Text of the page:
This church also had a fine missionary spirit that gave great impetus tot he early days of the New York City Mission Society. Most of the organizers of the Protestant Half-Orphan Asylum were Mercer Street People. It was largely from the membership of this church that there came the movement for the establishment of Union Theological Seminary. There was also established what was known as the Dry Dock Mission, which later was fostered under the name of the Emmanuel Church, and continues until the present time.

At the time of the reunion of the New and Old School churches, a union meeting of Presbyterians in the vicinity of Washington Square was held to celebrate this event. Members of the University Place and Mercer Street churches who were present talked over plans for the merger of these two congregations, and this was carried through, and on September 16, 1870 Presbytery completed the merger with the name of the University Place Church.

When the Mercer Street congregation moved to the University Place Church, their building was used by the undenominational Church of the Strangers.

The Madison Square Church, the third partner in this merger, dated from 1853 when certain members of the Central Church which was effecting a consolidation with the Pearl Street Church decided to establish a church in the vicinity of Madison Square, at that time the upper part of the city. A site was secured at the southeast corner of Madison Avenue and 24th Street. While the church building was being erected, worship was held at Union Seminary Chapel on University Place and later at Hope Hall at Broadway near Waverly Place. The organization of the church was effected March 3rd, 1853 and the church building dedicated December 1854. It remained in this location until 1906 when it moved directly across the street to the northeast corner of Madison Avenue and 24th Street, where it remained until its merger with the First Church in 1918.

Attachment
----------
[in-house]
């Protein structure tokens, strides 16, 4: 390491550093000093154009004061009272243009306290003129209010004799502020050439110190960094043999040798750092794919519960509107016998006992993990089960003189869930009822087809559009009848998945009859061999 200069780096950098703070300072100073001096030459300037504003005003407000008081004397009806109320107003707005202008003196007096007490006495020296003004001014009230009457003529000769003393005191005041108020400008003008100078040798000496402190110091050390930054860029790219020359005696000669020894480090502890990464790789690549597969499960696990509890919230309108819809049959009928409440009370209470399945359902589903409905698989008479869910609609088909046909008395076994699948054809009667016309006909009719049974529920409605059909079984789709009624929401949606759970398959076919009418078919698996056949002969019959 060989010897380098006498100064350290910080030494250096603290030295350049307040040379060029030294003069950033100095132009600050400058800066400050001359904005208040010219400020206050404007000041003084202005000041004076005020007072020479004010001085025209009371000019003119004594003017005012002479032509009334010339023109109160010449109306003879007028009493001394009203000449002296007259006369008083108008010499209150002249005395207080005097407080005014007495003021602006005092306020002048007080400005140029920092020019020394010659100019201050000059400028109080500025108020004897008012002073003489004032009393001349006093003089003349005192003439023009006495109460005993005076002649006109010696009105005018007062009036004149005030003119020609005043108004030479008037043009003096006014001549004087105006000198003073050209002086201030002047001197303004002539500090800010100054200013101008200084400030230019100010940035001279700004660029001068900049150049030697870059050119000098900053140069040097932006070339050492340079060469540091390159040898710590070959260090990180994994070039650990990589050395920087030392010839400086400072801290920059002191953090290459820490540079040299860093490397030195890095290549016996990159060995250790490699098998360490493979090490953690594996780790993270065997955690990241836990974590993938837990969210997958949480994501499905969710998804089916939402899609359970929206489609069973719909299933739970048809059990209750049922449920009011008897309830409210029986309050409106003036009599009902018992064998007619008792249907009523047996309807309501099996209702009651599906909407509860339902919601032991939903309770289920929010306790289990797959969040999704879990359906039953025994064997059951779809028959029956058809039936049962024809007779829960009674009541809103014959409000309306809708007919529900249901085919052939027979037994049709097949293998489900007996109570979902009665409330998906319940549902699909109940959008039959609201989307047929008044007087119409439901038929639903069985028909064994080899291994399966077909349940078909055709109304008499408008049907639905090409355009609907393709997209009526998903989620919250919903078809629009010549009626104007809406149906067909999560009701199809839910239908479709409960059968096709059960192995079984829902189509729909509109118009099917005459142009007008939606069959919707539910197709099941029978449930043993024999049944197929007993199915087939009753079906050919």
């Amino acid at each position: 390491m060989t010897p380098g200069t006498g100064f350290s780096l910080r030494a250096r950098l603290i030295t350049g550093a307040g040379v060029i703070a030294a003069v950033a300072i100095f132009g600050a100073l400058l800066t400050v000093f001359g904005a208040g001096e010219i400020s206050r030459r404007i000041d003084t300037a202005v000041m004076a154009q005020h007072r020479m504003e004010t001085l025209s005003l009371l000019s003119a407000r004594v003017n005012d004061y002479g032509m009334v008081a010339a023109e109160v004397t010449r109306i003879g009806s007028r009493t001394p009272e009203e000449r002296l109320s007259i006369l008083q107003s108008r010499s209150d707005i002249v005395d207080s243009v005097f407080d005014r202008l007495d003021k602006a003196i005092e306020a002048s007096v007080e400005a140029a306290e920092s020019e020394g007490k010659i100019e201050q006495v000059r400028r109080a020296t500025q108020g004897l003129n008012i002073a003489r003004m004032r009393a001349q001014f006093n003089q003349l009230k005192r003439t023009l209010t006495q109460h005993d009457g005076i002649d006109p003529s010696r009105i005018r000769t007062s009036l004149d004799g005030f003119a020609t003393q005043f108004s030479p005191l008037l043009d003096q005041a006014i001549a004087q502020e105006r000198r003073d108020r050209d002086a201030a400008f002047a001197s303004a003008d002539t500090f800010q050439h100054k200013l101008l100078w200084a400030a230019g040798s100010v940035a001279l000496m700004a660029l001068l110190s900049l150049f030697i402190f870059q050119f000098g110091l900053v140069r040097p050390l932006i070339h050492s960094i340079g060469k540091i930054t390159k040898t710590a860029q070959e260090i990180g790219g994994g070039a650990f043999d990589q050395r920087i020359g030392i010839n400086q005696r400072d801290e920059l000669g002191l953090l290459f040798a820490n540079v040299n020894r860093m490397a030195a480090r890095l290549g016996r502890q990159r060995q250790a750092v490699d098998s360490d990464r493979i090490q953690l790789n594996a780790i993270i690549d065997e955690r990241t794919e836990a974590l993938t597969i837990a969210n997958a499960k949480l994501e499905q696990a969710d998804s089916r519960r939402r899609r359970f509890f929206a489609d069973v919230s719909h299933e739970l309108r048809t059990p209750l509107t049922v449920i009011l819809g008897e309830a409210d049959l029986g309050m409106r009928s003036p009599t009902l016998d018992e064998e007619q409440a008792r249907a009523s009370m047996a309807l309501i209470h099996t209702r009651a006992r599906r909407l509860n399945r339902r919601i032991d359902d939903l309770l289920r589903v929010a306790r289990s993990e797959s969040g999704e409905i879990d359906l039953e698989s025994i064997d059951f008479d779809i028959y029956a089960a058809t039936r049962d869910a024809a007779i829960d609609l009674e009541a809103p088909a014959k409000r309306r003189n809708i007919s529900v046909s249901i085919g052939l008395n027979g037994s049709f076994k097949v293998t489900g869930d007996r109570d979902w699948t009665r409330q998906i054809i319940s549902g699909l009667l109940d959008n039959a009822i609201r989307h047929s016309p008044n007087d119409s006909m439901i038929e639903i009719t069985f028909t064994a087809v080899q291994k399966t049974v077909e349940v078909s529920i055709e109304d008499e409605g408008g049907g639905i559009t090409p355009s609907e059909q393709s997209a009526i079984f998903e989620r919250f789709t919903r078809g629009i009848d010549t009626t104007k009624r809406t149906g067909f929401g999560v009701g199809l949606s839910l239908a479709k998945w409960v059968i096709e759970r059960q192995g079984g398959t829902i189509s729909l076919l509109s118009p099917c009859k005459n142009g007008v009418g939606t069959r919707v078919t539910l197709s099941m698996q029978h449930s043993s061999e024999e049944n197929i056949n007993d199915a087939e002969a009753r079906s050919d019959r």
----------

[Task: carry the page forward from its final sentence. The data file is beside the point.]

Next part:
During the sixty-five years of its separate existence, the Madison Square Church had a tremendous influence on the life of the city. Its ministers were outstanding leaders, Dr. Parkhurst becoming perhaps the most famous churchman of his day because of his zeal and courage for social reform, the record of which is given elsewhere. There were many of New York's most prominent citizens in its membership. The church was always concerned with missionary work. Two of the enterprises is established, the Adams Memorial Church and the Madison Square Church House are now happily united.

The ministers of the First Church: James Anderson, 1717-26; Ebenezer Pemberton, 1727-53; Alexander Cumming, 1750-53; David Bostwick, 1756-63; Joseph Treat, 1762-75; John Rodgers, 1765-1811; James Wilson, 1785-88; John McKnight, 1789-1809; Samuel Miller, 1793-1813; Philip Melancthon Whelpley, 1815-24; William Wirt Phillips, 1826-65; William M. Paxton, 1866-84; Richard D. Harlan, 1886-90; Howard Duffield, 1891-1918; George Alexander, 1918-30; Thomas Guthrie Speers, 1918-28; Phillips P. Elliott, 1928-32; Julius Valdemar Moldenhawer, 1927-48; John O. Mellin, 1947_.

The ministers of the University Place Church: George Potts, 1845-64; Alfred H. Kellogg, 1865-70; Robert R. Booth, 1870-83; George Alexander 1883-1918.

The ministers of the Mercer Street Church: Thomas H. Skinner, 1835-48; Joseph C. Stiles, 1848-50; George L. Prentiss, 1851-58; Walter Clarke, 1859-60; Robert R. Booth, 1861-70.

The ministers of the Madison Square Church: William Adams, 1853-74; William J. Tucker, 1875-79; Charles H. Parkhurst, 1880-1918.

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Website: The History Box.com
Article Name: First Church: Presbyterian
Researcher/Transcriber Miriam Medina

Source:

BIBLIOGRAPHY: From my collection of books: The Presbyterian Church in New York City by Theodore Fiske Savage; published by The Presbytery of New York 1949